Country artist Jackie Lee was only six years old when he stepped into a professional recording studio to cut songs with famed country songwriter, musician and producer Carson Chamberlain (Keith Whitley/Easton Corbin). Sixteen years later, Chamberlain is hard at work in the studio producing Jackie’s debut album – his first as a Broken Bow recording artist.
Influenced by classic country singers like Faron Young and Keith Whitley as well as popular music icons like Michael McDonald, Bob Seger — and even Justin Timberlake – Jackie has carved out a distinctive style all his own.
Jackie was a celebrated high school athlete who played baseball, basketball and helped the Alcoa High School football team win two state championship rings. In fact the rising star, whose first love was the drums before taking up guitar and piano, turned down the chance to spend two more years playing center to future Green Bay Packer Randall Cobb to pursue his dreams of a musical career.
Jackie’s music is as accessible as the artist himself, a man with an easy laugh, an engaging manner and an optimistic outlook on life: “I never knew my papaw,” he says, “but my dad talks about him all the time. He used to say, ‘It doesn’t cost a bit more to dream big than to dream little. People on my team tell me, ‘You need to get your expectations right, but I say, ‘I’ll let you guys do that.’ I’m going to reach for the stars.”
Had you not been involved in music at such a young age, what do you think you’d be doing today?
So funny you ask that. One day it really did hit me like a ton of bricks that yeah I had to do music, but before that sports were definitely everything for me. I’m not gonna lie to you and tell you that I was some awesome athlete (laughs), but my coach told me he believed I could go on and play D-1 football. That was definitely in my head. There was a lot of pressure to try to figure out what to do – I get my music side from my dad and my athlete side from my mom. Now (laughs), as I talk to you, there’s NO WAY in the world I would of come close to making it professionally in sports, especially after seeing how a good a guy like Randall Cobb really is. I’m so thankful it worked out the way it did in the end.
I read you played center on the football team?
Well, I actually played tight end. Eventually, the coaches were like ‘hey, you can start but you gotta play center.’ I was like ooook (laughs) – but it’s really cool to look back and see everything we did and I’m really happy to have played with Randall.
You mention the musical influence coming from your dad, was he the one that noticed you had a skill at a young age?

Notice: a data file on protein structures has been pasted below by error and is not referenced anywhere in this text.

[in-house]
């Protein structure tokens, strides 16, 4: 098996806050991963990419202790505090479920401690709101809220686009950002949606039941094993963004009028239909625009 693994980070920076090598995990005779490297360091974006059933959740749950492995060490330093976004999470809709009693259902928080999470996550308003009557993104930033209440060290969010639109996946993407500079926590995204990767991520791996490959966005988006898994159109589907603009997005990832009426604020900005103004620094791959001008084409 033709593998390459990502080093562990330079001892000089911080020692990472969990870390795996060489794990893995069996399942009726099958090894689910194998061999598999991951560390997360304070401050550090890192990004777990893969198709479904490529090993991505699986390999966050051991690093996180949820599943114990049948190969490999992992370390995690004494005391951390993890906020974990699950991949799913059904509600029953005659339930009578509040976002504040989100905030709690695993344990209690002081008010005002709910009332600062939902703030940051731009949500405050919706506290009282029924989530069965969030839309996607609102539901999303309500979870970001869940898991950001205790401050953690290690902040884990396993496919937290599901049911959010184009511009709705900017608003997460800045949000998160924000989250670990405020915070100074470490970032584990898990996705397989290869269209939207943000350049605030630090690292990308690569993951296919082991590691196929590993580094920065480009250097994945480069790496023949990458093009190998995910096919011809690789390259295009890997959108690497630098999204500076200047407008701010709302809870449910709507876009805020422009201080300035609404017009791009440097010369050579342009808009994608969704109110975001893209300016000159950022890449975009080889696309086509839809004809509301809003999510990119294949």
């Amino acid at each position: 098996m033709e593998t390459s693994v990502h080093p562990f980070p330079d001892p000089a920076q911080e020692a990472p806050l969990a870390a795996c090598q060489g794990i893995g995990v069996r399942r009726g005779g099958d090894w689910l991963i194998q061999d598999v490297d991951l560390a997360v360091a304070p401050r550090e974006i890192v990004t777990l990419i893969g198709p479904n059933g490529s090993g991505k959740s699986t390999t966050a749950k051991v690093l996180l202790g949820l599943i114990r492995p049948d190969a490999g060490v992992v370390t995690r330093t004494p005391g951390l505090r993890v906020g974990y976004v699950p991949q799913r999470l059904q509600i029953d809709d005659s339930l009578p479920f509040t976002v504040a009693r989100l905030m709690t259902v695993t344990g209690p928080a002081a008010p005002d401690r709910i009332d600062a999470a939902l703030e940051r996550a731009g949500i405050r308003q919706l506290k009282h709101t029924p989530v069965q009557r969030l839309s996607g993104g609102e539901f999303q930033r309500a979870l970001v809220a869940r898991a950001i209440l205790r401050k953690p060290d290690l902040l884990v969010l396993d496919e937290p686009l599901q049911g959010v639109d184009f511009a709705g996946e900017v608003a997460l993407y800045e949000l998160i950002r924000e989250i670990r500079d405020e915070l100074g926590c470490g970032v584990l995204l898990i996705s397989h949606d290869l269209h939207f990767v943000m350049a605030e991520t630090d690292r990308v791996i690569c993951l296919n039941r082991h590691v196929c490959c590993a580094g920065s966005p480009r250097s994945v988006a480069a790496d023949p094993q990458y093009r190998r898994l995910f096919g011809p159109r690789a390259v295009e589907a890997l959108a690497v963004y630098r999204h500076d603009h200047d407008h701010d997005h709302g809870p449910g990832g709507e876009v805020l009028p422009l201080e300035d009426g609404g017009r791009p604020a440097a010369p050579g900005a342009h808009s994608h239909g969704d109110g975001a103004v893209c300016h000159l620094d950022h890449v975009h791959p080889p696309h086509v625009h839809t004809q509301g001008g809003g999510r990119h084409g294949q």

He did, he did. I sort of just always did it, whether it was singing in church or a friend’s band. He said he knew that when I was around 7 years old, he could tell I really had a shot at it. He said that he could hear in my tone and pitch that it was something I could do. I’m so thankful for it. I have a great relationship with my parents. He worked hard to help me with the music – but he was never over the top like the stories you heard about Michael Jackson’s dad.
Are you touring now?
We’re doing some random dates right now – we just played with Thomas Rhett which was a ton of fun. Right now we’re still getting out there and visiting a lot of radio stations.
I saw you sang the National Anthem at Lambeau Field this year, how nervous were you for that?
Dude, it was INSANE. I was really nervous when I debuted on the Grand Ole Opry, and I get nervous every time I go on stage, but it’s more just an anticipation. For the Opry, I was knee-shaking, hands sweaty, you know, the whole thing. At Green Bay, I was ready to put on a helmet and start knocking some heads. I was SO AMPED. It was like a movie, they did the player intros, and all the GB players were at the center of the field, and I was at the 30, when they ran off, it was a little smoky, and Randall just emerges from the team and runs over to give me a big hug – that was an awesome moment.
Who out there right now would you love to tour with, pick their brains a bit?
The two guys that blow me away, and it’s their work ethic – I want to be these guys in 20 years – Tim McGraw and Kenny Chesney, and Keith Urban too actually. Those guys just figured out how to stay relevant over time and it’s amazing what they’ve done. Truly talented and they just work their butts off.
You were listed as one of Nashville’s “Most Eligible Singles” – did you catch a lot of heat from your guy friends with that one?
It was funny – I got a text from a friend at Walmart and for some reason that magazine was in the Home & Garden section. He goes, “yeah, that’s where they magazine deserves to be.” (laughs) They give me hell a little bit, a lot of them were really excited though.
Do you listen to any music that may surprise people? Like for me, I’ll admit I listen to One Direction from time to time…
(Laughs) Boys Like Girls. I freaking love them. They were really popular maybe six or so years ago. Kind of like Simple Plan – but they were my favorite of those groups.